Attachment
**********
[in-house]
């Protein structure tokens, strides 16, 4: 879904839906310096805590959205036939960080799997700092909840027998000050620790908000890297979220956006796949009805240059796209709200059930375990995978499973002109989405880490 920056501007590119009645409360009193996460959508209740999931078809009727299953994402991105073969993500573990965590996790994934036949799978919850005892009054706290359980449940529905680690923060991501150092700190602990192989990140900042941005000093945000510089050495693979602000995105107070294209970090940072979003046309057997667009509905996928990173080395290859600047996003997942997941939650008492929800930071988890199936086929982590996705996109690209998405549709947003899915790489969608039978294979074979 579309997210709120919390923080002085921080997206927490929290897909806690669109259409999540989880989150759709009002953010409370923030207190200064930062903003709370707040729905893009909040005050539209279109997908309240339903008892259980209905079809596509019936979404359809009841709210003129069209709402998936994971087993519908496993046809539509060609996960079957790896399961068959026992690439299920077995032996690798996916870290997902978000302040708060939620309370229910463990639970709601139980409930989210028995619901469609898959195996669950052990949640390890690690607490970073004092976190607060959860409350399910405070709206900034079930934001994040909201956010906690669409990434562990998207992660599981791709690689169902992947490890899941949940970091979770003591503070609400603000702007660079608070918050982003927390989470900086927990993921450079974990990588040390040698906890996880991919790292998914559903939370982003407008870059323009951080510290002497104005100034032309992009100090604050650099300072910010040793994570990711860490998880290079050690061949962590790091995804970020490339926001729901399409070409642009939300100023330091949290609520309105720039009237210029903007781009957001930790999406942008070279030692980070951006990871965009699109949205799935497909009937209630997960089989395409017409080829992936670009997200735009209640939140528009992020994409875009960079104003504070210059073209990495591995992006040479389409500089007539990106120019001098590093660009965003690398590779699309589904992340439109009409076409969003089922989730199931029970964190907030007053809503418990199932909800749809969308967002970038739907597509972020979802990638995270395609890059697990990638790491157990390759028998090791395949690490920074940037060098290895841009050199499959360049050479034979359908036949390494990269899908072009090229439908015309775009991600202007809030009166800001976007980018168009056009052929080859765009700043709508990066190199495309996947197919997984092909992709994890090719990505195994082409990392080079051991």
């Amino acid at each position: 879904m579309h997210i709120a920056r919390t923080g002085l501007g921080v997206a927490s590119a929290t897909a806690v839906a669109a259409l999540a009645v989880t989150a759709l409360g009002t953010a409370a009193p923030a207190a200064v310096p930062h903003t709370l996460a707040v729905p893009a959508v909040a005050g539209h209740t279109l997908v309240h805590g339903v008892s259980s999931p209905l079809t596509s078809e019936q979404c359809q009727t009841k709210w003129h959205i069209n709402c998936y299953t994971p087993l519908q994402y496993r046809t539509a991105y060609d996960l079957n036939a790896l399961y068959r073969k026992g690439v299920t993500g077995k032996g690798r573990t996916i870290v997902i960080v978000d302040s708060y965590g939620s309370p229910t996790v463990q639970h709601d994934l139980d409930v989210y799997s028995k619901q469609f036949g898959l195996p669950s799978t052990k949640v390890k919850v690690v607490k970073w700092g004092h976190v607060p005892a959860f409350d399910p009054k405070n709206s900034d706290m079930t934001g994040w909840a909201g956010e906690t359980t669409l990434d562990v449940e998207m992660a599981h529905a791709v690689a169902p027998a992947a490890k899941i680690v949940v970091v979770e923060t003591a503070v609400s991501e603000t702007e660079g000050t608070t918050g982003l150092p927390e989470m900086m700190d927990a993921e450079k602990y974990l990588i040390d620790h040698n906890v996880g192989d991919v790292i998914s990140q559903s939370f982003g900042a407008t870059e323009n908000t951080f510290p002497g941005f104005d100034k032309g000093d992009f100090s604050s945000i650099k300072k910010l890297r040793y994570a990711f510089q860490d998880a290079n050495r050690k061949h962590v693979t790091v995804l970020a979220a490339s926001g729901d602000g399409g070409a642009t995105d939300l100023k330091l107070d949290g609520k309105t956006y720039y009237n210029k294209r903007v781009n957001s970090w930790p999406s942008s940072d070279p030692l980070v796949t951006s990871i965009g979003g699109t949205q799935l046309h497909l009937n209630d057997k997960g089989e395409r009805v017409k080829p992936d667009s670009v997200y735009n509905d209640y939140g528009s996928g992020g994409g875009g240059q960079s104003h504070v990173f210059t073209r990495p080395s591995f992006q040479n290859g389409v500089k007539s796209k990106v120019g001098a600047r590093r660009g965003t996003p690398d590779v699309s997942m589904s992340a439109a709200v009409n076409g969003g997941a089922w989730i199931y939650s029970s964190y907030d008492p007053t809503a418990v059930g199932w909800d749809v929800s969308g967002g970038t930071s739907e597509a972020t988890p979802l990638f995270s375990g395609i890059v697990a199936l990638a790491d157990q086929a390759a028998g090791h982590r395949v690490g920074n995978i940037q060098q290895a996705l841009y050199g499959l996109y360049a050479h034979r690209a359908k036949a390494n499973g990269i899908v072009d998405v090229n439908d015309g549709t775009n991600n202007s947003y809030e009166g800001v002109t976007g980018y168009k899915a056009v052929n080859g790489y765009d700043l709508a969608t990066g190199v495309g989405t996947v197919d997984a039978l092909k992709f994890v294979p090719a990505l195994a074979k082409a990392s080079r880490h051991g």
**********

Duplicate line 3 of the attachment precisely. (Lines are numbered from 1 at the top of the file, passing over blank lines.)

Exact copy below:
């Amino acid at each position: 879904m579309h997210i709120a920056r919390t923080g002085l501007g921080v997206a927490s590119a929290t897909a806690v839906a669109a259409l999540a009645v989880t989150a759709l409360g009002t953010a409370a009193p923030a207190a200064v310096p930062h903003t709370l996460a707040v729905p893009a959508v909040a005050g539209h209740t279109l997908v309240h805590g339903v008892s259980s999931p209905l079809t596509s078809e019936q979404c359809q009727t009841k709210w003129h959205i069209n709402c998936y299953t994971p087993l519908q994402y496993r046809t539509a991105y060609d996960l079957n036939a790896l399961y068959r073969k026992g690439v299920t993500g077995k032996g690798r573990t996916i870290v997902i960080v978000d302040s708060y965590g939620s309370p229910t996790v463990q639970h709601d994934l139980d409930v989210y799997s028995k619901q469609f036949g898959l195996p669950s799978t052990k949640v390890k919850v690690v607490k970073w700092g004092h976190v607060p005892a959860f409350d399910p009054k405070n709206s900034d706290m079930t934001g994040w909840a909201g956010e906690t359980t669409l990434d562990v449940e998207m992660a599981h529905a791709v690689a169902p027998a992947a490890k899941i680690v949940v970091v979770e923060t003591a503070v609400s991501e603000t702007e660079g000050t608070t918050g982003l150092p927390e989470m900086m700190d927990a993921e450079k602990y974990l990588i040390d620790h040698n906890v996880g192989d991919v790292i998914s990140q559903s939370f982003g900042a407008t870059e323009n908000t951080f510290p002497g941005f104005d100034k032309g000093d992009f100090s604050s945000i650099k300072k910010l890297r040793y994570a990711f510089q860490d998880a290079n050495r050690k061949h962590v693979t790091v995804l970020a979220a490339s926001g729901d602000g399409g070409a642009t995105d939300l100023k330091l107070d949290g609520k309105t956006y720039y009237n210029k294209r903007v781009n957001s970090w930790p999406s942008s940072d070279p030692l980070v796949t951006s990871i965009g979003g699109t949205q799935l046309h497909l009937n209630d057997k997960g089989e395409r009805v017409k080829p992936d667009s670009v997200y735009n509905d209640y939140g528009s996928g992020g994409g875009g240059q960079s104003h504070v990173f210059t073209r990495p080395s591995f992006q040479n290859g389409v500089k007539s796209k990106v120019g001098a600047r590093r660009g965003t996003p690398d590779v699309s997942m589904s992340a439109a709200v009409n076409g969003g997941a089922w989730i199931y939650s029970s964190y907030d008492p007053t809503a418990v059930g199932w909800d749809v929800s969308g967002g970038t930071s739907e597509a972020t988890p979802l990638f995270s375990g395609i890059v697990a199936l990638a790491d157990q086929a390759a028998g090791h982590r395949v690490g920074n995978i940037q060098q290895a996705l841009y050199g499959l996109y360049a050479h034979r690209a359908k036949a390494n499973g990269i899908v072009d998405v090229n439908d015309g549709t775009n991600n202007s947003y809030e009166g800001v002109t976007g980018y168009k899915a056009v052929n080859g790489y765009d700043l709508a969608t990066g190199v495309g989405t996947v197919d997984a039978l092909k992709f994890v294979p090719a990505l195994a074979k082409a990392s080079r880490h051991g």